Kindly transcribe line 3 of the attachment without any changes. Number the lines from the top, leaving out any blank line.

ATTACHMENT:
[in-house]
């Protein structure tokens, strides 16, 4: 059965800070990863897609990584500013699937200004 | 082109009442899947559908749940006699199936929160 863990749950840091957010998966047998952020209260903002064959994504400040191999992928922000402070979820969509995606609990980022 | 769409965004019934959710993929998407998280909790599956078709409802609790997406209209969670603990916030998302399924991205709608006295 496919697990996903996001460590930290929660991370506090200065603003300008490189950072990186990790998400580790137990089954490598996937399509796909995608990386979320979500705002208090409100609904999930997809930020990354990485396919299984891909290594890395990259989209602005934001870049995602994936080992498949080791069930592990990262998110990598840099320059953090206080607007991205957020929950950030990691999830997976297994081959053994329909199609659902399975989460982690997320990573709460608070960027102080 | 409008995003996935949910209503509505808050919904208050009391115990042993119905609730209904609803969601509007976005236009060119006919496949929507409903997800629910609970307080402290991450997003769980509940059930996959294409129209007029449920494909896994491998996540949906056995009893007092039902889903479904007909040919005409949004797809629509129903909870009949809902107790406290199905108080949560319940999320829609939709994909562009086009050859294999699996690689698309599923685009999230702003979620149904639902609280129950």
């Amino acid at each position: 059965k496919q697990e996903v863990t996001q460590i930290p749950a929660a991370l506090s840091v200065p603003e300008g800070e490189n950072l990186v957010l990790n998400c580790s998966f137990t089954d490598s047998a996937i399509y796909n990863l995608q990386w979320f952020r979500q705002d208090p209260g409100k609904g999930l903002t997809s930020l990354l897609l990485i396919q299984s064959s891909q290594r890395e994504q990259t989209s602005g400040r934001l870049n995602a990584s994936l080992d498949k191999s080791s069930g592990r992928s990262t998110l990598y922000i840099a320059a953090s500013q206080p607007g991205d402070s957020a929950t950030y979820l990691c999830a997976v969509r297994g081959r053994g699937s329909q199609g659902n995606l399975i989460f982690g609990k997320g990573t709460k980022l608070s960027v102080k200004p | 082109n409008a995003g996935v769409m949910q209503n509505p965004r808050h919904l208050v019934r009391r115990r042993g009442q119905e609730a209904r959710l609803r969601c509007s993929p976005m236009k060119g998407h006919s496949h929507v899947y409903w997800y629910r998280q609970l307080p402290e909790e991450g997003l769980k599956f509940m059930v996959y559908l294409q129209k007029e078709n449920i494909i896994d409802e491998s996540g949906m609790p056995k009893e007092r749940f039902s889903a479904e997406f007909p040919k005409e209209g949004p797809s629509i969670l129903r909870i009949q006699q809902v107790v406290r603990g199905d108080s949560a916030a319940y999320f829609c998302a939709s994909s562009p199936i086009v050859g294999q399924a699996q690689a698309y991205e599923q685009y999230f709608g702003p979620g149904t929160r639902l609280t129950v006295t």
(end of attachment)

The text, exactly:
């Amino acid at each position: 059965k496919q697990e996903v863990t996001q460590i930290p749950a929660a991370l506090s840091v200065p603003e300008g800070e490189n950072l990186v957010l990790n998400c580790s998966f137990t089954d490598s047998a996937i399509y796909n990863l995608q990386w979320f952020r979500q705002d208090p209260g409100k609904g999930l903002t997809s930020l990354l897609l990485i396919q299984s064959s891909q290594r890395e994504q990259t989209s602005g400040r934001l870049n995602a990584s994936l080992d498949k191999s080791s069930g592990r992928s990262t998110l990598y922000i840099a320059a953090s500013q206080p607007g991205d402070s957020a929950t950030y979820l990691c999830a997976v969509r297994g081959r053994g699937s329909q199609g659902n995606l399975i989460f982690g609990k997320g990573t709460k980022l608070s960027v102080k200004p | 082109n409008a995003g996935v769409m949910q209503n509505p965004r808050h919904l208050v019934r009391r115990r042993g009442q119905e609730a209904r959710l609803r969601c509007s993929p976005m236009k060119g998407h006919s496949h929507v899947y409903w997800y629910r998280q609970l307080p402290e909790e991450g997003l769980k599956f509940m059930v996959y559908l294409q129209k007029e078709n449920i494909i896994d409802e491998s996540g949906m609790p056995k009893e007092r749940f039902s889903a479904e997406f007909p040919k005409e209209g949004p797809s629509i969670l129903r909870i009949q006699q809902v107790v406290r603990g199905d108080s949560a916030a319940y999320f829609c998302a939709s994909s562009p199936i086009v050859g294999q399924a699996q690689a698309y991205e599923q685009y999230f709608g702003p979620g149904t929160r639902l609280t129950v006295t």